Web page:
Support can always be felt, even if it's just a set of vibes that somehow wakes you up in the middle of the night, craving a few slices of dutch apple pie.            

Wednesday, November 3, 2010

Dealing With the Dark Side of Empathy

Empathy opens the door for a variety of energy.  A lot of it could be classified as "negative."  When I say "negative," I mean in the sense that an empath often notices and even attracts the suffering of others.  They often get people they know and even complete strangers opening up to them about what they think is wrong in the world or the complaints they have about their current situation(s).  We want to help and offer support and compassion.  Happiness usually doesn't need that.  It's already achieved what it needs to. Its feet have long since jumped from the springboard of support it once gathered inspiration from.

There are times that I still get frustrated when I hear nothing but "problems" or let myself be affected by the sorrows of the universe.  A majority of the time I don't though.  I actually find myself wanting to hear what's really going on beneath the masks of pretend.  If anything, I can at least listen, nod in sympathy and feel that the other person has somehow been comforted by just being able to express themselves.  Part of the frustration sometimes is feeling like you can't do or say anything that's going to make everything all right.  I think it's important to realize that you can't control someone else's destiny.  The important thing is to just be there-silent or not so silent-the same way that the sun always finds a way to keep rising and setting each day. 

Sometimes you don't realize that the energy that you're picking up or receiving isn't from you.  You don't know how to separate yourself from it, and so you internalize it as if you were going through the same exact pain.  You can begin to wallow in the negative, thinking that you are somehow a "bad person," have a "doomed existence," or can never achieve a real state of being thankful for your life. 

A few things I've learned to do is talk myself through those feelings, take a few deep breaths (sometimes only in my imagination), and find a way to release or shield the energy.  At one of my accounts, I have an Assistant Manager who is on anti-depressants and anti-anxiety pills.  She's a single mom, with three kids who have some medical problems of their own.  To say that she's the happiest, emotionally steady person on this planet would be a lie.  She's a good person underneath all that, who's trying really hard to make her life work.  I can read her uneasiness, tension, and emotional instability each time I see her.  She talks to me a lot.  The energy from her words and her voice is pretty strong.  It's the kind of "negative" energy that can make you feel as though you've been thrown up against a wall.  It's the kind that makes you feel as though your strong sense of self has somehow vanished and any voice you can muster is completely inadequate.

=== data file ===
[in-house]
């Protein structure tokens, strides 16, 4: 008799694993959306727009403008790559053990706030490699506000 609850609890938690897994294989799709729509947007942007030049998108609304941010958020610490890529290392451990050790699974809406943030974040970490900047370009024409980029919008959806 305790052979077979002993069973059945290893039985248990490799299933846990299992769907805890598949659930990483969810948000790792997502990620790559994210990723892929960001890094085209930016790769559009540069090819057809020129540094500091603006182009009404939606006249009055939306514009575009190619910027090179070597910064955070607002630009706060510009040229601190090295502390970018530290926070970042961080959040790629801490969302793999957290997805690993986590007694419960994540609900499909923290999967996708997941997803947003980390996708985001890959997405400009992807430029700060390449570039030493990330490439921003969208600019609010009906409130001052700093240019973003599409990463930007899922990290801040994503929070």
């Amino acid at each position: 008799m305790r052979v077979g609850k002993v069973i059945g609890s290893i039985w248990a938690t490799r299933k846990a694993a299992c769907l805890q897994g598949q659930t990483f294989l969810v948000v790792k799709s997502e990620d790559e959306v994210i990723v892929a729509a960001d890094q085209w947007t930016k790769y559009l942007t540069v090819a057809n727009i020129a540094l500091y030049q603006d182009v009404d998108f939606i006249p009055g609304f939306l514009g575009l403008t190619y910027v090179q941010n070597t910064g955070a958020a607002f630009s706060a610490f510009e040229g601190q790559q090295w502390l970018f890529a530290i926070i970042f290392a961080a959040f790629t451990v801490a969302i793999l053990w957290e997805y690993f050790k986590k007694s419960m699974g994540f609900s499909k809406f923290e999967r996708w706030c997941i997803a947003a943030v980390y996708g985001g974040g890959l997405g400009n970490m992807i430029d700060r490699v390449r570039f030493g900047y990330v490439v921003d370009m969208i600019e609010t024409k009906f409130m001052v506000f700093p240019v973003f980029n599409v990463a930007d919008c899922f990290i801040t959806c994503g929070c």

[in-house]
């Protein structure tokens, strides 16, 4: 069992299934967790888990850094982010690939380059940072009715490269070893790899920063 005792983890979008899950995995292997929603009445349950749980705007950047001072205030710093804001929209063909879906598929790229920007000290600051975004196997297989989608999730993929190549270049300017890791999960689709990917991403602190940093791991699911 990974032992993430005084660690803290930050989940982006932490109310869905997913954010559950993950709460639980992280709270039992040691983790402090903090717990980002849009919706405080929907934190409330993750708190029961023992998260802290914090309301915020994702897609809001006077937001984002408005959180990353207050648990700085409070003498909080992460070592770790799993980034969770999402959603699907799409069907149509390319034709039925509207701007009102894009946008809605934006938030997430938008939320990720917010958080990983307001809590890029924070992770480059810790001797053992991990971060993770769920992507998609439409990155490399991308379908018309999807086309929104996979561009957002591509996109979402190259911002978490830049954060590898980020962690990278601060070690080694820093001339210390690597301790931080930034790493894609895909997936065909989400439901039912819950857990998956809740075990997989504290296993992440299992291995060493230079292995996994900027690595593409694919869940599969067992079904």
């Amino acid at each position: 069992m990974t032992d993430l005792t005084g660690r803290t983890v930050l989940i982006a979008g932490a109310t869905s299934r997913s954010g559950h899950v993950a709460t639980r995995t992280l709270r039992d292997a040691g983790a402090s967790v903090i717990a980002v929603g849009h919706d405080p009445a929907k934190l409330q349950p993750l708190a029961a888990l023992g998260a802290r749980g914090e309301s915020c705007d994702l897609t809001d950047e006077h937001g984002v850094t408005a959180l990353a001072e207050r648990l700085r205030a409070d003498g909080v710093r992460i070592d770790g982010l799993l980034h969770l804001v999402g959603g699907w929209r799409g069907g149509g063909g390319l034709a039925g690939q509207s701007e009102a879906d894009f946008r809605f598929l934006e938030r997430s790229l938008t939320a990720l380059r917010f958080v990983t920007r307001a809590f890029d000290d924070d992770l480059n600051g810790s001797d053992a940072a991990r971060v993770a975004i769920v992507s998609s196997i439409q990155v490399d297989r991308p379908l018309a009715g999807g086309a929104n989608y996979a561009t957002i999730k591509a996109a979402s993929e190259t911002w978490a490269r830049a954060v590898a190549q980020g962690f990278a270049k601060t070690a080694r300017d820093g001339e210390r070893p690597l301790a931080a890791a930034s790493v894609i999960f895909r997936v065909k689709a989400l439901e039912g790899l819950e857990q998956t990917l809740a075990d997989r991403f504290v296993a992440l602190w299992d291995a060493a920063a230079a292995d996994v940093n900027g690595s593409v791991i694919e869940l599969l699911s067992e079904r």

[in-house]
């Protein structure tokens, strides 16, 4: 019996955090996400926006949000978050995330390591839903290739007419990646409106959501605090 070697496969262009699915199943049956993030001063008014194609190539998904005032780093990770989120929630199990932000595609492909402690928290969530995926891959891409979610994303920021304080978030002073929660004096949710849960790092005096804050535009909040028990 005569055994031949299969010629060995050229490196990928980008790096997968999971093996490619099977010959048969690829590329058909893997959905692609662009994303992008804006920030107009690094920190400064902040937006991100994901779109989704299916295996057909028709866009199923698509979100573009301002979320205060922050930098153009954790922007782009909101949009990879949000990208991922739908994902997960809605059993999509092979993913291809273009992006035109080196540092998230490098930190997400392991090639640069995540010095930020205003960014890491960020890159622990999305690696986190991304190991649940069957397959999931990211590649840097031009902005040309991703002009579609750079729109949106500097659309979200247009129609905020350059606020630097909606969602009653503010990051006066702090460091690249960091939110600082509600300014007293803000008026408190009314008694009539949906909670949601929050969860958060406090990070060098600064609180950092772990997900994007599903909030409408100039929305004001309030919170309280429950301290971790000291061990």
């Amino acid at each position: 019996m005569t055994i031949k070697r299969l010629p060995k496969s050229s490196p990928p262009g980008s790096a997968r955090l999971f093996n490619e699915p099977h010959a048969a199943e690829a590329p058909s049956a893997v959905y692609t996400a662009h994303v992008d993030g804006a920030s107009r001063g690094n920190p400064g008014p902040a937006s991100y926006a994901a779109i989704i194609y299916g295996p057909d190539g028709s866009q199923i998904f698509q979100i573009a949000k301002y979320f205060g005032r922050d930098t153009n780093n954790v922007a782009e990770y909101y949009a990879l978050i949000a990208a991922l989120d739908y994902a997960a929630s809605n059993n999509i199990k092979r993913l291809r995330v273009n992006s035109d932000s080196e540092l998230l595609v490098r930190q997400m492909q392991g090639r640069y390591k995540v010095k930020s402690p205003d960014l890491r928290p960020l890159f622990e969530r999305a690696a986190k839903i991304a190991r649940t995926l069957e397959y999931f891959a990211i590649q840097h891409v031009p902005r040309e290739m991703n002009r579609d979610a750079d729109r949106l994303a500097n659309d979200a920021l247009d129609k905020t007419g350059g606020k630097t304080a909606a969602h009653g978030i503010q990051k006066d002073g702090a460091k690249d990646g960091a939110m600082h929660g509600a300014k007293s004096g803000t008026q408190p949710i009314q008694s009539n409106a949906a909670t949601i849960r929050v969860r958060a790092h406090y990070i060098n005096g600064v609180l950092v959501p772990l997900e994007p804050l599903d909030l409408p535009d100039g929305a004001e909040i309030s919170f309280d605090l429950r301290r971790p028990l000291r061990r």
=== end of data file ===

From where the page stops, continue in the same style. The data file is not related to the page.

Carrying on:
Sometimes she appears to be in lighter spirits, but seeing as how I have a "knack" for bringing out the "real" in people, she's usually on a complaining soap box during most of our encounters.  That energy can make me feel uncomfortable.  A few times it's caused me to be in a bad mood afterwards.  A few times it's made me wonder if she liked me and made me feel as though I was doing something wrong.  Those feelings are still there, but they're not as inwardly strong as they used to be.  I realized that I was picking up on her "negative" energy before she started expressing what she felt.  That energy wasn't me.  It had nothing to do with me.  It was hers. 

When she talks, I listen.  My eyes and facial expressions probably get sympathetic and understanding.  The few words I do get in might be encouraging or supportive.  I might be the only one she feels like she can talk to when she needs to.  I might be one of many.  To me it doesn't matter.  In my mind I've put up a self-made shield that allows me to still feel that "negative" energy, but to associate it with its source, not its destination.  That energy is still internalized, but only while it's attached to her words.  Then it's gone because I choose to release it.  I know in my mind and in my heart that I can relate to what she's feeling-to her energy-but not allow myself to become it.  After all, I'm not playing her in a theatrical production or an on-screen version of her life.  And even if I was, I would only become that energy while "in character."

Empathy is far from a curse.  No one who has made a difference has had it easy.  If that were the case, we wouldn't need kindness, compassion, or understanding at all.  Support and community would be non-existent. 

Without empathy, we wouldn't feel.  We wouldn't discover what is real and change things into what they need to be.  We wouldn't be capable of becoming the unspoken whispers of our hearts.